In short, to talk about “tough on crime” or “law and order” policies in the United States is to talk about race and racism. DeSantis and his audience knows this, just as Goldwater and his audience did. But this admittedly truncated history is completely absent from the Times’ coverage of DeSantis, which takes his rhetoric at face value. It’s as though these talking points appeared from nowhere rather than signaling the continuation of more than half a century of reactionary attempts to maintain a violently racialized hierarchy that places whiteness at the top.
Here’s how the Times’ story begins:
Gov. Ron DeSantis of Florida, a presumed but unannounced candidate for the presidency, barnstormed through three Democratic metropolises on Monday, appealing to embattled police officers and crime-concerned citizens with an address pledging more support for law enforcement and vowing to battle liberal-minded criminal justice reforms.
Here, again, the Times immediately adopts reactionary framing. The reference to “embattled police officers” not-so-subtly endorses and reinforces the myth that there is a so-called war on cops. Those officers are paired with “crime-concerned citizens” as part of the opposition to “liberal-minded criminal justice reforms,” signaling to readers that efforts to rein in police power aren’t actually concerned with public safety. This narrative also echoes bogus claims that the United States is in the midst of a crime epidemic, a panic that was effectively stoked by right-wing media – with help from mainstream outlets including the Times – in the run-up to the 2022 midterms.
The article continues:
The Presidents Day stops in New York and the suburbs of Philadelphia and Chicago were meant to tweak Democratic politicians who run those cities with denunciations of “woke” prosecutors and anti-police talk. Part Florida boosterism, part campaign stump speech, the three stops were also supposed to establish the Florida governor’s appeal with the kind of Republican-leaning suburban voters who fled President Donald J. Trump and must be pulled back for the G.O.P. to recapture the White House next year.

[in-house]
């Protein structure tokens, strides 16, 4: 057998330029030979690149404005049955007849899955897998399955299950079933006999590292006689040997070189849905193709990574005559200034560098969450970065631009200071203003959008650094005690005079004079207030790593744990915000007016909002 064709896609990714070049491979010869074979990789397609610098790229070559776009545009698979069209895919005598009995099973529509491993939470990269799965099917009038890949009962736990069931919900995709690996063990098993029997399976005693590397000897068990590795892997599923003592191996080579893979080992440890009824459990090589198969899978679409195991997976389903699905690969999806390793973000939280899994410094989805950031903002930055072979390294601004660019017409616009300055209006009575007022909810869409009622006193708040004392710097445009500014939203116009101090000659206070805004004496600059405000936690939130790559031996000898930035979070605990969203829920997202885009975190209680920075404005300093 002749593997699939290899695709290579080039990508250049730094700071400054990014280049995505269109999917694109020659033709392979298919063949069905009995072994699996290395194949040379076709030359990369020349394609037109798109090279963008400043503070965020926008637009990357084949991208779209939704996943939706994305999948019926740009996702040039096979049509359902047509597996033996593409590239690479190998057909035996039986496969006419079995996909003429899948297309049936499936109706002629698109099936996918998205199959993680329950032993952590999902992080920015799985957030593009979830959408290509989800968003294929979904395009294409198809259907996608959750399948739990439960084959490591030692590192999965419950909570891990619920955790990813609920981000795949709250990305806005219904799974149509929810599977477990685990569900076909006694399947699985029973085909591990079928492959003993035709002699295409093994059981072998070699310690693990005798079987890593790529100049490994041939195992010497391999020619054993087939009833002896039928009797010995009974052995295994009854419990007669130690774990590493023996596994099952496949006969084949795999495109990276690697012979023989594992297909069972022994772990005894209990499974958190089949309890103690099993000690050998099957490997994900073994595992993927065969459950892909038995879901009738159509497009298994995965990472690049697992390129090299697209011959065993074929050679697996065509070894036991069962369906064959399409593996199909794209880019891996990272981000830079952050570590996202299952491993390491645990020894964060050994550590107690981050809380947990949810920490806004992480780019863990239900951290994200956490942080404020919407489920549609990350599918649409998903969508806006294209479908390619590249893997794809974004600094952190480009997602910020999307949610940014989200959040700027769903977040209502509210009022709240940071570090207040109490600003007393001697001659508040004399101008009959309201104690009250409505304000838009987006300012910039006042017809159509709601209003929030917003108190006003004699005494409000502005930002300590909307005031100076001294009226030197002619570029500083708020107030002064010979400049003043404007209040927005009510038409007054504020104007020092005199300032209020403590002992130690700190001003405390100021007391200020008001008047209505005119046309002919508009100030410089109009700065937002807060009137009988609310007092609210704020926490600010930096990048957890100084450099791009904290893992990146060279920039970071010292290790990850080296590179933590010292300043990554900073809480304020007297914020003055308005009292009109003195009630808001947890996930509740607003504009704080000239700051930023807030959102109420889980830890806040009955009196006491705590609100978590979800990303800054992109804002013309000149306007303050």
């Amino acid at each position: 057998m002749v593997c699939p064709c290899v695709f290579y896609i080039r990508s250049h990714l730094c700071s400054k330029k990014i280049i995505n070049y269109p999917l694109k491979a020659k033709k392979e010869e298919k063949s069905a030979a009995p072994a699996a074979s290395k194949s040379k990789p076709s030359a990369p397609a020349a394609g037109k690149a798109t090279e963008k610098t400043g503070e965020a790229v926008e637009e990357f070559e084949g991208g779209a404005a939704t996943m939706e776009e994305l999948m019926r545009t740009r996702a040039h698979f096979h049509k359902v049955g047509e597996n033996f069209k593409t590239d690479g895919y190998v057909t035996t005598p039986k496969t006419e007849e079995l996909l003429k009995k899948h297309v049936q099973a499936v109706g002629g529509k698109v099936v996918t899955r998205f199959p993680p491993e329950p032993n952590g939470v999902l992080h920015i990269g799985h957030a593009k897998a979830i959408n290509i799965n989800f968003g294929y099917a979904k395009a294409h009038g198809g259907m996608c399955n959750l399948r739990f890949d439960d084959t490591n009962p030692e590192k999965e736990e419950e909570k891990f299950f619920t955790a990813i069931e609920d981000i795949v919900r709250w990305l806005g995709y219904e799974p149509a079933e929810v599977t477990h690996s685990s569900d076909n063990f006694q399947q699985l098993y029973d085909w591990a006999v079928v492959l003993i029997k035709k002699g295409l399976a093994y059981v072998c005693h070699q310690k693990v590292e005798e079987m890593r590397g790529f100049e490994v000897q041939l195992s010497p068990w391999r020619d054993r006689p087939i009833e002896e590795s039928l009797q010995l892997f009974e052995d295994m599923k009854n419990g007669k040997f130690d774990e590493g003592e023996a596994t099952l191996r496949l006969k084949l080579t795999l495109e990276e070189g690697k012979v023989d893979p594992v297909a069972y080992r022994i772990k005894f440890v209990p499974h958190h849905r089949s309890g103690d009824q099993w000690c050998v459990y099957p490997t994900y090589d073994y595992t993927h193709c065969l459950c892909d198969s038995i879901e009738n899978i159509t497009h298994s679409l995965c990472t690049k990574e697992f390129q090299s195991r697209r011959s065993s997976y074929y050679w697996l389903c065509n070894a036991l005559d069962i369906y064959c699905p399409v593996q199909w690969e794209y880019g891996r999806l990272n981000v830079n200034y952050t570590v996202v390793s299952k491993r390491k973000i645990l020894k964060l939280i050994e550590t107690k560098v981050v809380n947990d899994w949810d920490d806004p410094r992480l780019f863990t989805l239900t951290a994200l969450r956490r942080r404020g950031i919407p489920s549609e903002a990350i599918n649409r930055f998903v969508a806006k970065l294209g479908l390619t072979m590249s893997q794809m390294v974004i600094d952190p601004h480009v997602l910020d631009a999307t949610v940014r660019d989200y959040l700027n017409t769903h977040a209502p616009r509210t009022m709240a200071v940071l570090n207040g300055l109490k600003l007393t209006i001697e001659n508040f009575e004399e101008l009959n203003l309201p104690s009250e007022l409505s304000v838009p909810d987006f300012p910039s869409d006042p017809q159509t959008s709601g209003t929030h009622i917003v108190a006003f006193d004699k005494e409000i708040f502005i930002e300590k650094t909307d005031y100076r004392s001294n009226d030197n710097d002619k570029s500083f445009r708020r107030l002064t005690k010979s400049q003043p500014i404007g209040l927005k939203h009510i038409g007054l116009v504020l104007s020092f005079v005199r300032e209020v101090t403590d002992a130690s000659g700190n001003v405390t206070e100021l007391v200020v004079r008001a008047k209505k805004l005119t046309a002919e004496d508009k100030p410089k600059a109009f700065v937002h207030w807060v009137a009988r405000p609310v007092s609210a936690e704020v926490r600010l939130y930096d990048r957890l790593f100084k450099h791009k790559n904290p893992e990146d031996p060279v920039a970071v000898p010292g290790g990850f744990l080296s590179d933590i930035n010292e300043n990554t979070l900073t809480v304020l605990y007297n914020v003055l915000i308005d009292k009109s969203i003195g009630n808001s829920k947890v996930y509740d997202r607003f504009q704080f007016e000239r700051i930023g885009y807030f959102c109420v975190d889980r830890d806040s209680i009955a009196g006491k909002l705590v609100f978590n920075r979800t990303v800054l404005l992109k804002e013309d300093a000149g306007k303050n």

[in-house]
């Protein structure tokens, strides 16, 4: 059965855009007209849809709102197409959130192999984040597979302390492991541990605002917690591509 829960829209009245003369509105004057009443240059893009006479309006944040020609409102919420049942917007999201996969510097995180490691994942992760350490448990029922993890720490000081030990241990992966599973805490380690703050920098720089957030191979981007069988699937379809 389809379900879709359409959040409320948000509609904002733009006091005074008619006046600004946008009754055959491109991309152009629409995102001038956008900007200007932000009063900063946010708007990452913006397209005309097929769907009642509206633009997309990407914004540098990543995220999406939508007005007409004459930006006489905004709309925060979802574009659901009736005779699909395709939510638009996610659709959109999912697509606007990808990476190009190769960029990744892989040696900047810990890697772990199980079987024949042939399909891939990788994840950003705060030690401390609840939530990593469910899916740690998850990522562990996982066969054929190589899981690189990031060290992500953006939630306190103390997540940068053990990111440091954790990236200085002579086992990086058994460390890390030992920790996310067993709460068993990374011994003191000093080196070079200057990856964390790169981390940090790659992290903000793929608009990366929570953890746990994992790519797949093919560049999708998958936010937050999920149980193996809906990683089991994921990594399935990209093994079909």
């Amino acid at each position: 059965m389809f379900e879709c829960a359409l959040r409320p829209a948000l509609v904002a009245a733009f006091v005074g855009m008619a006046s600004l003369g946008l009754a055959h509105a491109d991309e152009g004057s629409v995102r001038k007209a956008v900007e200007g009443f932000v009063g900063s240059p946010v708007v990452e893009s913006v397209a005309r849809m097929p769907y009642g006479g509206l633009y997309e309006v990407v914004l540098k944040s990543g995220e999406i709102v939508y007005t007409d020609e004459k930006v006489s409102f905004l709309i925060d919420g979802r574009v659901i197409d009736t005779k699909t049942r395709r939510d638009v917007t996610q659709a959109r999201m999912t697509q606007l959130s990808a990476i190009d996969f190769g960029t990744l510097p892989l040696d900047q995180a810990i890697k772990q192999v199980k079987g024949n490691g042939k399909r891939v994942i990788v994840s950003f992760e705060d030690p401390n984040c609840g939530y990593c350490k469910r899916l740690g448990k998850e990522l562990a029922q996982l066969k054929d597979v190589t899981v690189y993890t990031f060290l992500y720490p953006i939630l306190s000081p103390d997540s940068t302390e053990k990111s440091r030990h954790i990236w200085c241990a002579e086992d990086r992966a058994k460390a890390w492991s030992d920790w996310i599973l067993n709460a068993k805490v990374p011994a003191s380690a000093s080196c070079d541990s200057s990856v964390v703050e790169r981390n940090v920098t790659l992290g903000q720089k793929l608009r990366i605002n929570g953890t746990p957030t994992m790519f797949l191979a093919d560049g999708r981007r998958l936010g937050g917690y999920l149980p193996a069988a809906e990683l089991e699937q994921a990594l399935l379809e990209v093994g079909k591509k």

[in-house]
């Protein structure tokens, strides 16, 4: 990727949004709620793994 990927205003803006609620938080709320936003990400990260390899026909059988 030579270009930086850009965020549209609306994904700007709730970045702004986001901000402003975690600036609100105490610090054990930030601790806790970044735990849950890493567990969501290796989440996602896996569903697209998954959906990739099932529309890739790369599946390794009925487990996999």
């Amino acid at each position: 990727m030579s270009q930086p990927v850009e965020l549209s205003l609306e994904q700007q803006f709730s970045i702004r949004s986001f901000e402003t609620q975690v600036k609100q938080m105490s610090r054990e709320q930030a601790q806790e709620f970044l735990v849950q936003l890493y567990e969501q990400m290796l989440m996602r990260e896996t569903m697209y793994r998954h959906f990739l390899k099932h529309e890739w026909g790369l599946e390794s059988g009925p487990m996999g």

The Times’ grammar is a bit unclear in the first sentence, but the idea that the Democratic mayors of large cities engage in “anti-police talk” is absurd. New York City Mayor Eric Adams is a former cop and also ran against the left in a “tough on crime”-style campaign. Chicago Mayor Lori Lightfoot has spent her career covering for cops. Philadelphia Mayor Jim Kenney has funded the city’s police budget at record levels despite dismal homicide clearance rates.
This paragraph also introduces another colorblind archetype, “Republican-leaning suburban voters,” which virtually always functions as a coded way to describe affluent white families. The Times links this identity with the “crime-concerned citizens” from the first paragraph, implicitly centering white property-owners as the only class concerned with public safety. DeSantis’ appeals to this archetypical voter are presented solely in electoral terms, without any recognition of the role that racism plays in stoking this type of panic.
“We’re grateful to be here to deliver a very important message, a message about safe communities, the rule of law and about standing by the people that wear the uniform and put themselves at risk to protect us,” he told an audience of law enforcement officers at an Elmhurst, Ill., Knights of Columbus hall, outside Chicago, a city that has been demonized as lawless and ungovernable since Donald J. Trump’s 2016 campaign.
It is not a coincidence that DeSantis delivered his remarks in Chicago to the Fraternal Order of Police. The Times notes the FOP is a “conservative police officers’ union,” but this understates the case. Police unions, including the FOP, are swamps of far-right organizing and oppose even the most modest attempts at liberal reform and accountability.
The rest of the piece includes criticism of DeSantis from Adams and Lightfoot and inconclusive data about recent crime rates. The Times gives the final word to Martin Greenberg, a SWAT cop in the Chicago suburbs who “said he was ‘inspired’ by Mr. DeSantis’s speech,” and his wife, who claimed the couple “won’t go downtown anymore.”
The echoes of the crime panic that drove white reactionary politics in the 1960s onward are clear in DeSantis’ “law-and-order” message. The Times’ readers would be better served by an article that includes that crucial context.